Although the rates imposed on non-commercial radio stations pale in comparison to the 7 cents per hundred songs that commercial entities must pay, there also is the problem of unforeseen costs associated with stringent record-keeping requirements, which will place additional strain on K-12 broadcasting budgets and human resources.

To comply with the fee structure, stations must provide resources to track each copyrighted song that is played online, including song title, artist, album title, number of times played, and the marketing label of the sound recording.

Under the new fee structure, stations that wish to report accurately also must be able to gauge the number of simultaneous listeners who tune in over the web at any given time. Reece said this requirement alone would be enough to bankrupt some stations.

In reality, he said, the process will evolve into an inefficient honor system among broadcasters, one that cannot accurately calculate how many online listeners were tuned in to any one song at any given moment.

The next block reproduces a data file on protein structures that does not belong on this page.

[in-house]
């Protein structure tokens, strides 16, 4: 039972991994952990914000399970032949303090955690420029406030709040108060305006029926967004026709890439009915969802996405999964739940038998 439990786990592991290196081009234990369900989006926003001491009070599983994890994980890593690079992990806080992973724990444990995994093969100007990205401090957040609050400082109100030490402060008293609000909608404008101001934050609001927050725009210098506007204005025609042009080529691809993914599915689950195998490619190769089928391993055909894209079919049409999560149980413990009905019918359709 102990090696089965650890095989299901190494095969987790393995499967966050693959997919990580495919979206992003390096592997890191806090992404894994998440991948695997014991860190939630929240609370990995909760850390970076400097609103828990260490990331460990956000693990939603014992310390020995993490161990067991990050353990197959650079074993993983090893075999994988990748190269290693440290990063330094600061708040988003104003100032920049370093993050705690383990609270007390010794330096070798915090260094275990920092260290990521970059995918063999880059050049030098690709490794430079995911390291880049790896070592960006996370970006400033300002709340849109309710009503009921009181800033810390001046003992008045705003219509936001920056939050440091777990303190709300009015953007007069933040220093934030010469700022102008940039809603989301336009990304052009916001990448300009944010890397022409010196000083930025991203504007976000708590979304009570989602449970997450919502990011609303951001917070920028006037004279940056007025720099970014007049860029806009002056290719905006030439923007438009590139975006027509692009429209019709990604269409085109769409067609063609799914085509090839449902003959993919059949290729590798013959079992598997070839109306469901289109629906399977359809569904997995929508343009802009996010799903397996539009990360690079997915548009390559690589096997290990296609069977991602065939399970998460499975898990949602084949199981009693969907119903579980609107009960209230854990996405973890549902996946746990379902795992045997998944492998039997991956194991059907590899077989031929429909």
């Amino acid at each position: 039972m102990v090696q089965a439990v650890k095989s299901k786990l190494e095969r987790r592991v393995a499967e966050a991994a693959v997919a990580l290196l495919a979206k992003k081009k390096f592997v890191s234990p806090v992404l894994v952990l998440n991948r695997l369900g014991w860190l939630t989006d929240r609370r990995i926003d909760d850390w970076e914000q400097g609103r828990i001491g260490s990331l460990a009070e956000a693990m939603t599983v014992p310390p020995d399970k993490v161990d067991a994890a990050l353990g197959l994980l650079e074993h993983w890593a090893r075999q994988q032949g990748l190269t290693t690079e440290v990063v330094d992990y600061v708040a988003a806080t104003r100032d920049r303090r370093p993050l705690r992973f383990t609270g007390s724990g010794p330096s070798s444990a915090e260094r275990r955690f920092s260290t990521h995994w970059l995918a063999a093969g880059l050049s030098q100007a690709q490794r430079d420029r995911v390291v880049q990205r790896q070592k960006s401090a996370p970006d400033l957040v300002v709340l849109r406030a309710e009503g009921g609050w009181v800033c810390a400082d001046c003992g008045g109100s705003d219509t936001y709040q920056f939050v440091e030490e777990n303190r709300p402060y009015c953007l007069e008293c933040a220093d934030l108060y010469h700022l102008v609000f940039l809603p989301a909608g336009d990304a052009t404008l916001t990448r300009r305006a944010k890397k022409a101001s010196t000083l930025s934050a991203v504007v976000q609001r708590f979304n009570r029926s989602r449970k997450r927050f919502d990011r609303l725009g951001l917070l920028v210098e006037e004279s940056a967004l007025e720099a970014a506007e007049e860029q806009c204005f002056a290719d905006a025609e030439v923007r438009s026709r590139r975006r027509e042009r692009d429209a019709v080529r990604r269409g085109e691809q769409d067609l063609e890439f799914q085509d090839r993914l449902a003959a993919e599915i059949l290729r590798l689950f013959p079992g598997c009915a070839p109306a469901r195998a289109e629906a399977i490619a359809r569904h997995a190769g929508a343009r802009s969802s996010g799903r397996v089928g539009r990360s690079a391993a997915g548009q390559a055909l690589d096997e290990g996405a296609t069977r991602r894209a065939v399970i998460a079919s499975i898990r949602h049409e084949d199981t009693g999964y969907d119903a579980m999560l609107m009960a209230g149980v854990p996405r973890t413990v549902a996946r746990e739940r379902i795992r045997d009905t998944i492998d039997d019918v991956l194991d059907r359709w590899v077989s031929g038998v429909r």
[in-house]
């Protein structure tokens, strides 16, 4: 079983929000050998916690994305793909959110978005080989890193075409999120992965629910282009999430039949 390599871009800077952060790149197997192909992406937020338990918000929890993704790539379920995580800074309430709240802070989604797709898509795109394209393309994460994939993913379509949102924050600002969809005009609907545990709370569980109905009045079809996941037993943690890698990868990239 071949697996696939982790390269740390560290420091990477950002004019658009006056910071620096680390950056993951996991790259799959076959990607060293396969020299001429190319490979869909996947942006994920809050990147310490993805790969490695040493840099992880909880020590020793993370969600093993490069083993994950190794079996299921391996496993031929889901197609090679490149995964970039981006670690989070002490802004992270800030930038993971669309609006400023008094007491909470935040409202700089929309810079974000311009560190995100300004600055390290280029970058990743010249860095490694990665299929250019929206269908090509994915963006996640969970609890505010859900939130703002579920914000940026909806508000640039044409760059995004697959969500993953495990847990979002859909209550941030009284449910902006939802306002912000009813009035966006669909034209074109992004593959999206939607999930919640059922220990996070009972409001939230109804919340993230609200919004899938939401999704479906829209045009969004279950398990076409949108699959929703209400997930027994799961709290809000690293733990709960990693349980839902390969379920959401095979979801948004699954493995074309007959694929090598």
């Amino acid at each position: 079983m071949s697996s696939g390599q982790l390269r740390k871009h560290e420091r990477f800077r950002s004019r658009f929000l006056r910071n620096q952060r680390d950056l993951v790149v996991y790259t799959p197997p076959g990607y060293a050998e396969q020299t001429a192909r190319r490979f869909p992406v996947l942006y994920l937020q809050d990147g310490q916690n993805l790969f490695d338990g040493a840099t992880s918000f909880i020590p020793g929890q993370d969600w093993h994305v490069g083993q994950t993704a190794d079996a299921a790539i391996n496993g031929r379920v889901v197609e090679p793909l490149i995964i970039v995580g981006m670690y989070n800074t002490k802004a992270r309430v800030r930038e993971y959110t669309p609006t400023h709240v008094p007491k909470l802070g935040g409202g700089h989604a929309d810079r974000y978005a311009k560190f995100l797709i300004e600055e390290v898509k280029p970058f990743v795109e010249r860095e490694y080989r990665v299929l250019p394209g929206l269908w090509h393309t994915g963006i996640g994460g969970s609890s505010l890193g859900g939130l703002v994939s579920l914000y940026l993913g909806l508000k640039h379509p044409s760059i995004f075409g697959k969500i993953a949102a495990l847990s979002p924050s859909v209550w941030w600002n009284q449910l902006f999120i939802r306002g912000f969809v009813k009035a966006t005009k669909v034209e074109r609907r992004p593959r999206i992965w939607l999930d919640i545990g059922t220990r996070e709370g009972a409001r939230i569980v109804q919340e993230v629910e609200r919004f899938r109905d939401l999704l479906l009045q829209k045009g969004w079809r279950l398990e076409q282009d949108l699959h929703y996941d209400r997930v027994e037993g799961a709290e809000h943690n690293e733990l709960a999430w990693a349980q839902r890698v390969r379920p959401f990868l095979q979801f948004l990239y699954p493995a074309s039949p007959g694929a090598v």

“I think the whole system is a mess,” Reece said. “It’s going to be a guesstimate.”

Although it’s an honor system, broadcasters won’t find it easy to circumvent the costs, said Gary Greenstein, an attorney for the Recording Industry Association of America and SoundExchange—the company responsible for collecting and distributing royalty checks to major labels.

For any radio station to operate, Greenstein said, it must first file a “constructive notice of intentions,” which registers its existence with copyright officials. Competitors and curious royalty collectors can use these filings to keep tabs on every station that plays copyrighted music across the web.